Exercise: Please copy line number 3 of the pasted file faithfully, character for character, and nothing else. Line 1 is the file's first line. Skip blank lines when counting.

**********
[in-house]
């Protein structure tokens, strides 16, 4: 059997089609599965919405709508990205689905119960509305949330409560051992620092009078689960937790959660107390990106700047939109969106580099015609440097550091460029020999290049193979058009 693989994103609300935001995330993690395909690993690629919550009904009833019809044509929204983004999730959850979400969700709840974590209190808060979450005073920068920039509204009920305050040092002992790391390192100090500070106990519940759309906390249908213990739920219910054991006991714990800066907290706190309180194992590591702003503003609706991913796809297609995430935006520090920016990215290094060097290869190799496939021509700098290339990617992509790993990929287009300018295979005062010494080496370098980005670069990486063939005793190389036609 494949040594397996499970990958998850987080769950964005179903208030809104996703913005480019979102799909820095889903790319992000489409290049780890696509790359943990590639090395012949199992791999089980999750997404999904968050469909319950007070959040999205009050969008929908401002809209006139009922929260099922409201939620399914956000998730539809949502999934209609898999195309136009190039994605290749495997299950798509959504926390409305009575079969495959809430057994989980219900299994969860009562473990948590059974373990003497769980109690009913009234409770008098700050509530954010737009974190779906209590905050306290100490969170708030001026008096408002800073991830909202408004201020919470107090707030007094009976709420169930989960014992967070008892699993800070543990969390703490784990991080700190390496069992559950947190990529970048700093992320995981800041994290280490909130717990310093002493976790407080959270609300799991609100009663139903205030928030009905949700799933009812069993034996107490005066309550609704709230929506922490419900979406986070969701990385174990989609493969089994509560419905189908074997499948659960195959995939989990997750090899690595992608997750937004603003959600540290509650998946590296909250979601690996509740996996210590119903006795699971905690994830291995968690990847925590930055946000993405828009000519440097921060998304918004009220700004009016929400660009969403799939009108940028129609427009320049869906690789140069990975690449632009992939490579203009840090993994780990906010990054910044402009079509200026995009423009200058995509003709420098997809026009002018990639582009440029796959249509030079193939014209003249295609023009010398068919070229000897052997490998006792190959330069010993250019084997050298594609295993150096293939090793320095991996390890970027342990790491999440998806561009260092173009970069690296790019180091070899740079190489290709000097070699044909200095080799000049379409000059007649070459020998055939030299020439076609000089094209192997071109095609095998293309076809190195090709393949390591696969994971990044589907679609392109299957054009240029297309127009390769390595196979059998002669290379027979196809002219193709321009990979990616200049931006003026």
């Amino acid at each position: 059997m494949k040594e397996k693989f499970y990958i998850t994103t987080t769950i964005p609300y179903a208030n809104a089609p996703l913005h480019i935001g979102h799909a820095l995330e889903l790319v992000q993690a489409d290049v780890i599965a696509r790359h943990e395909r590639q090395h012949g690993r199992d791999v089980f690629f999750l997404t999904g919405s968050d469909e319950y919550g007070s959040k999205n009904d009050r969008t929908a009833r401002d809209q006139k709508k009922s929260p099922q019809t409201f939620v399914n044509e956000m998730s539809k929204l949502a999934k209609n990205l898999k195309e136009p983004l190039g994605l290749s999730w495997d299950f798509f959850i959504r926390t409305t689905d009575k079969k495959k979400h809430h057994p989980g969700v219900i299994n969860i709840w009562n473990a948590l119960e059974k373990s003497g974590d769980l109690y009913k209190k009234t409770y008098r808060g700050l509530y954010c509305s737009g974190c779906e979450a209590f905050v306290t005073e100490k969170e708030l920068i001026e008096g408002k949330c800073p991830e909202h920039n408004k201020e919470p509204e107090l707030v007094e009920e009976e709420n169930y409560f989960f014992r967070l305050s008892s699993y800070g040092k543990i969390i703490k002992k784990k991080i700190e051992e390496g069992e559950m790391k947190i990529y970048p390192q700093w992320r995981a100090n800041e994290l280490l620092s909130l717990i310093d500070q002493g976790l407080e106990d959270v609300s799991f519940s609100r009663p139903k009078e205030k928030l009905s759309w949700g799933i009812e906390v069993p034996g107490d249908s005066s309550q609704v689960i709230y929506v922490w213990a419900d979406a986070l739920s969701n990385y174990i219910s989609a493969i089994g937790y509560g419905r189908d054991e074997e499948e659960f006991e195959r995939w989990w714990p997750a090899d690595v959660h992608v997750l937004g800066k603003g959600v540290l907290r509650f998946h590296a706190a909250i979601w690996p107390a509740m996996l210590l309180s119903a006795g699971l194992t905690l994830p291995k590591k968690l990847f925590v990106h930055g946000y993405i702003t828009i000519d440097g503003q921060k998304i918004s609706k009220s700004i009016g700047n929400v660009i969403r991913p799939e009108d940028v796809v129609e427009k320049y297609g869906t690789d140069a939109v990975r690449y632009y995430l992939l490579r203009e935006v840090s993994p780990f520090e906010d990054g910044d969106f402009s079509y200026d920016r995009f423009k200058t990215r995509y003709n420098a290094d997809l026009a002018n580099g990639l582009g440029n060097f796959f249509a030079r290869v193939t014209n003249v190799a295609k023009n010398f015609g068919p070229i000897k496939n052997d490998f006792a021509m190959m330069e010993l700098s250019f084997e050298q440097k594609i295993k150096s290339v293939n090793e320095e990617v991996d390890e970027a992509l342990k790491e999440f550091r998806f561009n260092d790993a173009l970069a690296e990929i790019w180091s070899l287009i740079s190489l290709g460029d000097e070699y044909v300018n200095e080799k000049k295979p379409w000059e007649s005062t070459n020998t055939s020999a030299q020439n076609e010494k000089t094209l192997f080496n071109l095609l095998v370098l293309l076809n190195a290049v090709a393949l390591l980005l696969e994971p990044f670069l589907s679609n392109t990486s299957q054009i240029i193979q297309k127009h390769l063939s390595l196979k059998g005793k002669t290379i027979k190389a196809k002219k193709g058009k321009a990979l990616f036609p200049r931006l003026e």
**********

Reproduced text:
């Amino acid at each position: 059997m494949k040594e397996k693989f499970y990958i998850t994103t987080t769950i964005p609300y179903a208030n809104a089609p996703l913005h480019i935001g979102h799909a820095l995330e889903l790319v992000q993690a489409d290049v780890i599965a696509r790359h943990e395909r590639q090395h012949g690993r199992d791999v089980f690629f999750l997404t999904g919405s968050d469909e319950y919550g007070s959040k999205n009904d009050r969008t929908a009833r401002d809209q006139k709508k009922s929260p099922q019809t409201f939620v399914n044509e956000m998730s539809k929204l949502a999934k209609n990205l898999k195309e136009p983004l190039g994605l290749s999730w495997d299950f798509f959850i959504r926390t409305t689905d009575k079969k495959k979400h809430h057994p989980g969700v219900i299994n969860i709840w009562n473990a948590l119960e059974k373990s003497g974590d769980l109690y009913k209190k009234t409770y008098r808060g700050l509530y954010c509305s737009g974190c779906e979450a209590f905050v306290t005073e100490k969170e708030l920068i001026e008096g408002k949330c800073p991830e909202h920039n408004k201020e919470p509204e107090l707030v007094e009920e009976e709420n169930y409560f989960f014992r967070l305050s008892s699993y800070g040092k543990i969390i703490k002992k784990k991080i700190e051992e390496g069992e559950m790391k947190i990529y970048p390192q700093w992320r995981a100090n800041e994290l280490l620092s909130l717990i310093d500070q002493g976790l407080e106990d959270v609300s799991f519940s609100r009663p139903k009078e205030k928030l009905s759309w949700g799933i009812e906390v069993p034996g107490d249908s005066s309550q609704v689960i709230y929506v922490w213990a419900d979406a986070l739920s969701n990385y174990i219910s989609a493969i089994g937790y509560g419905r189908d054991e074997e499948e659960f006991e195959r995939w989990w714990p997750a090899d690595v959660h992608v997750l937004g800066k603003g959600v540290l907290r509650f998946h590296a706190a909250i979601w690996p107390a509740m996996l210590l309180s119903a006795g699971l194992t905690l994830p291995k590591k968690l990847f925590v990106h930055g946000y993405i702003t828009i000519d440097g503003q921060k998304i918004s609706k009220s700004i009016g700047n929400v660009i969403r991913p799939e009108d940028v796809v129609e427009k320049y297609g869906t690789d140069a939109v990975r690449y632009y995430l992939l490579r203009e935006v840090s993994p780990f520090e906010d990054g910044d969106f402009s079509y200026d920016r995009f423009k200058t990215r995509y003709n420098a290094d997809l026009a002018n580099g990639l582009g440029n060097f796959f249509a030079r290869v193939t014209n003249v190799a295609k023009n010398f015609g068919p070229i000897k496939n052997d490998f006792a021509m190959m330069e010993l700098s250019f084997e050298q440097k594609i295993k150096s290339v293939n090793e320095e990617v991996d390890e970027a992509l342990k790491e999440f550091r998806f561009n260092d790993a173009l970069a690296e990929i790019w180091s070899l287009i740079s190489l290709g460029d000097e070699y044909v300018n200095e080799k000049k295979p379409w000059e007649s005062t070459n020998t055939s020999a030299q020439n076609e010494k000089t094209l192997f080496n071109l095609l095998v370098l293309l076809n190195a290049v090709a393949l390591l980005l696969e994971p990044f670069l589907s679609n392109t990486s299957q054009i240029i193979q297309k127009h390769l063939s390595l196979k059998g005793k002669t290379i027979k190389a196809k002219k193709g058009k321009a990979l990616f036609p200049r931006l003026e």